Chin J Plant Ecol ›› 2014, Vol. 38 ›› Issue (3): 238-248.DOI: 10.3724/SP.J.1258.2014.00021

Special Issue: 土壤呼吸

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Responses of soil heterotrophic respiration to changes in soil temperature and moisture in a Stipa krylovii grassland in Nei Mongol

LI Yue1,3, LIU Ying-Hui2,3,*(), SHEN Wei-Jun4, XU Xia3, TIAN Yu-Qiang3   

  1. 1Academy of Disaster Reduction and Emergency Management, Beijing Normal University, Beijing 100875, China
    2College of Resources Science and Technology, Beijing Normal University, Beijing 100875, China
    3State Key Laboratory of Earth Surface Processes and Resource Ecology, Beijing Normal University, Beijing 100875,China
    4South China Botanical Garden, Chinese Academy of Sciences, Guangzhou 510650, China
  • Received:2013-07-01 Accepted:2014-01-07 Online:2014-07-01 Published:2014-02-27
  • Contact: LIU Ying-Hui


Aims Due to concurrent variations of multiple factors influencing soil heterotrophic respiration (Rh), it is difficult to determine the responses of Rh to changes in individual factors and their interactive effects under field conditions. In this study, we conducted a laboratory incubation experiment with controlled temperature and water levels to determine the responses of Rh to changes in soil temperature and moisture using soil samples collected from an Stipa krylovii (Stipa sareptana var. krylovii) grassland in Nei Mongol.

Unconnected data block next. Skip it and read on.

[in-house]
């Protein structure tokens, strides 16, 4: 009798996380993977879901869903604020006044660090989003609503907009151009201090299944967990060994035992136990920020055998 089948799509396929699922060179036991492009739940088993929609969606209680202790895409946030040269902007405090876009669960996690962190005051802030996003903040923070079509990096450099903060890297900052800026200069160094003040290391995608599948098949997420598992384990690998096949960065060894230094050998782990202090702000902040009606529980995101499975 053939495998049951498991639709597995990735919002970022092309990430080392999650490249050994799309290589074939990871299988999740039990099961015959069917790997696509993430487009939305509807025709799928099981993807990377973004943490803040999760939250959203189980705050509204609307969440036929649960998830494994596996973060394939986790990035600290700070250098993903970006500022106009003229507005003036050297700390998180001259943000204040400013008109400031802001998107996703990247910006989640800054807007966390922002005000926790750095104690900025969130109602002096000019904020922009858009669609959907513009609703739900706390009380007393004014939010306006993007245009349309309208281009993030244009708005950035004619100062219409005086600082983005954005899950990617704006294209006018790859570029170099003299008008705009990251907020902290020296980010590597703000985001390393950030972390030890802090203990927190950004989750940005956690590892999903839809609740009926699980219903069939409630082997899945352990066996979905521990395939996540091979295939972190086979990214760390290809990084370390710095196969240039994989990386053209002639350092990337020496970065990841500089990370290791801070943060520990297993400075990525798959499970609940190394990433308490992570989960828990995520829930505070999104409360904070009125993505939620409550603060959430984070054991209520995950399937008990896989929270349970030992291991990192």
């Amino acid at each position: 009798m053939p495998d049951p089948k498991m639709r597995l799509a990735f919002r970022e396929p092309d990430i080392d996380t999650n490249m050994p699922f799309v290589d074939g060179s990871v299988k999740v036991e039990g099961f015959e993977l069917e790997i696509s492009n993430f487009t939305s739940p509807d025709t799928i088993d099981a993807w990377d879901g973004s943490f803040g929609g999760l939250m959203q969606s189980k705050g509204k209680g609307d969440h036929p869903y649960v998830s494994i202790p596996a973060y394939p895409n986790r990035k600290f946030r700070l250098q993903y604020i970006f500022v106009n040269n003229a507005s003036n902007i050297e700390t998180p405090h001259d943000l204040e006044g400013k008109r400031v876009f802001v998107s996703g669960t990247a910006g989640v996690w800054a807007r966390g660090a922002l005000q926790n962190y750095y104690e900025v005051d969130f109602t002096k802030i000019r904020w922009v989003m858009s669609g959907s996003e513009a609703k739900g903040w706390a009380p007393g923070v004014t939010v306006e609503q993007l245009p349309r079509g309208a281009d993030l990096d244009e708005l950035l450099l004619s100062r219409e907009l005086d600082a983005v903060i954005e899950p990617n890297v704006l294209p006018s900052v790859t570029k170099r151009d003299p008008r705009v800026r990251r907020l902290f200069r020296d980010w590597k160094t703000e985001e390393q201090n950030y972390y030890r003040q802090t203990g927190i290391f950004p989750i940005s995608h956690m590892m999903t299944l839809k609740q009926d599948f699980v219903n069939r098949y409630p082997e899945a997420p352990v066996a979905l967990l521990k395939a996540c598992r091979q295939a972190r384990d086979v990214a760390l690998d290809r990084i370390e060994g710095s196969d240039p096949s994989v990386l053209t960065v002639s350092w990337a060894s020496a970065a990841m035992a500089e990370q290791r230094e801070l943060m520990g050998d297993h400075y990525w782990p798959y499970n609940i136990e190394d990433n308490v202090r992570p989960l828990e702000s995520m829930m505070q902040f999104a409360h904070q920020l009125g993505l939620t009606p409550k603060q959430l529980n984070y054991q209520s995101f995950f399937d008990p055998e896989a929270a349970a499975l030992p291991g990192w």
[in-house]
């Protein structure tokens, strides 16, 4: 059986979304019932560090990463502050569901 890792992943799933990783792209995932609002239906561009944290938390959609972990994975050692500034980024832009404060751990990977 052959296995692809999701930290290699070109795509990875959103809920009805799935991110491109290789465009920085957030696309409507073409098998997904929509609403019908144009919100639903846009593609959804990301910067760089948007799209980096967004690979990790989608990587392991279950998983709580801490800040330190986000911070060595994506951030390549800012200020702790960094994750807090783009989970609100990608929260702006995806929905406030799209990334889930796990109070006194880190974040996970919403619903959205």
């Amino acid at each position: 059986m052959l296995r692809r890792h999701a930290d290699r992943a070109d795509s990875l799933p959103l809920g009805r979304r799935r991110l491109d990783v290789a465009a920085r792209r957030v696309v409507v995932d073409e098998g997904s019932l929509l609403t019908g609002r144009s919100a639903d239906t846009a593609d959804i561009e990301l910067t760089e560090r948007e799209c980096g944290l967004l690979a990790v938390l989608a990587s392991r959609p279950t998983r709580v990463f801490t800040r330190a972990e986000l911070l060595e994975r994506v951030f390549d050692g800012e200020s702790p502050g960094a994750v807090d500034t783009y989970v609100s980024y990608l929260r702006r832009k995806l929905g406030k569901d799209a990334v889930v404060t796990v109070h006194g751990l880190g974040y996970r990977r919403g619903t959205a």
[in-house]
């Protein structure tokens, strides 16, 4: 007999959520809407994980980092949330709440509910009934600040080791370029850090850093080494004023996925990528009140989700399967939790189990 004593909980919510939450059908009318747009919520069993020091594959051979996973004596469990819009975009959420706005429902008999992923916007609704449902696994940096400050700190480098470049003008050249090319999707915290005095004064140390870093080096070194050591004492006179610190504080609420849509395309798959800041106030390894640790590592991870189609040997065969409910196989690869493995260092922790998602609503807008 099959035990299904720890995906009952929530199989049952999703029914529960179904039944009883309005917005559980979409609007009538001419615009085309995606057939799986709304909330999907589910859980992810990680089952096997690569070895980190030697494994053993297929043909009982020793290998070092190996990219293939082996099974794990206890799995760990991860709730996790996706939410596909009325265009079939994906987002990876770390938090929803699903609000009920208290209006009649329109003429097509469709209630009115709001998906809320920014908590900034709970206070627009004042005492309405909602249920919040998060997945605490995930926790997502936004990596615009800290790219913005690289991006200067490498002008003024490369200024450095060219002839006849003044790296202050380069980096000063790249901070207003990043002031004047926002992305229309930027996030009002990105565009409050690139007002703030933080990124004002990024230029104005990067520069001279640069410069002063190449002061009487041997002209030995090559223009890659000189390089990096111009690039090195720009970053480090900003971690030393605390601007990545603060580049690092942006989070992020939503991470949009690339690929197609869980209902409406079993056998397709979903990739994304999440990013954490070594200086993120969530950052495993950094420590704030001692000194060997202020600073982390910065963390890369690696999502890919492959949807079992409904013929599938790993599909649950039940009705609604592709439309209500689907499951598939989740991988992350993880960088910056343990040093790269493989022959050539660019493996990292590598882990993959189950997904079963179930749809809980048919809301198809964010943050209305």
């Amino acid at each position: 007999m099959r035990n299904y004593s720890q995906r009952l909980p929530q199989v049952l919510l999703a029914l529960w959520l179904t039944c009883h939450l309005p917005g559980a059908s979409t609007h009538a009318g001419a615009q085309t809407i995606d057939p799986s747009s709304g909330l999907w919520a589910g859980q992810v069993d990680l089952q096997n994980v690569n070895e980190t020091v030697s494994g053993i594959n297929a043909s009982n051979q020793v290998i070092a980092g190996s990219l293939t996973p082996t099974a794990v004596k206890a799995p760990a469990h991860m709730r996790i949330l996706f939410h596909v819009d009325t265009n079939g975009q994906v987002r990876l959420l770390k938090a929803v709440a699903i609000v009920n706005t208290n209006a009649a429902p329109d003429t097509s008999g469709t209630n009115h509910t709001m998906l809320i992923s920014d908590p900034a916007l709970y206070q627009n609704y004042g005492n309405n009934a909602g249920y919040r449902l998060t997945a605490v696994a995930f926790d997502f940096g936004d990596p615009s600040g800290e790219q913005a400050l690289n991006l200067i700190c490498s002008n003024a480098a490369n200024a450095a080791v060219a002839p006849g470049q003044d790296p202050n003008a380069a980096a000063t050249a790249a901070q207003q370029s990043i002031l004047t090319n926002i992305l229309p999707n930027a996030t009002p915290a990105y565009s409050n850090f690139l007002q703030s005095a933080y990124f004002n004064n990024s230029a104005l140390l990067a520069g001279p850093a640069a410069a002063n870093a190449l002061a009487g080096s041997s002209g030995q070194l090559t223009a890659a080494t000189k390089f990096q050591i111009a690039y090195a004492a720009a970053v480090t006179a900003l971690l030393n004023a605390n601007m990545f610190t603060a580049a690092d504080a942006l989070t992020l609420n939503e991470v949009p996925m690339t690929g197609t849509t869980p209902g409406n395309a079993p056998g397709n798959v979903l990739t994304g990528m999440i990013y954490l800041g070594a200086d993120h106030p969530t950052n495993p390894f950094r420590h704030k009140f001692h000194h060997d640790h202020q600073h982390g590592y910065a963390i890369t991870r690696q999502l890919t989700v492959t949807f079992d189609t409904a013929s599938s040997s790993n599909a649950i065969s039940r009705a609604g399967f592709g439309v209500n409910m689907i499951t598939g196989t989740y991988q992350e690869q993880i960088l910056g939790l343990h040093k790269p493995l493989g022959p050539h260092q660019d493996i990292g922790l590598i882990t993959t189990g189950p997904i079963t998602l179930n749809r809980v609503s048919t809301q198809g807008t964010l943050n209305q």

Methods The incubation experiment consisted of five temperature treatments (9, 14, 22, 30, and 40 °C) and five water treatments (20%, 40%, 60%, 80%, and 100% of water holding capacity (WHC)), with a full factorial arrangement. We measured Rh at an interval varying from every two days to once a week, and soil dissolved organic carbon (DOC) and microbial biomass carbon (MBC) at an 18-day interval during the 71 days of incubation period.
Important findings The results showed that Rh differed significantly among different temperature treatments (p < 0.001) and was positively related to temperature (p = 0.001); the temperature sensitivity of Rh (Q10) also increased with increasing moisture level. The relationship between Rh and water was best fitted using quadratic equations, and the optimal moisture condition increased when temperature rose. There existed significant interactions between soil temperature and moisture (p < 0.001) and their interactions could be best fitted using the function lnRh = 0.914 + 0.098T + 0.046M + 0.001TM - 0.002T2 - 0.001M2, it suggested that the models in additive form could explain the Rh response better than those in multiple form. Our results also showed that the relationship between Rh and MBC varied during incubation, and DOC was not significantly related to Rh (except for the 20th incubation day), suggesting that microbial turnover and community transformation could lead to the changes of gross microbial activity.

Key words: laboratory incubation, soil heterotrophic respiration, soil moisture, soil temperature, Stipa krylovii (Stipa sareptana var. krylovii) grassland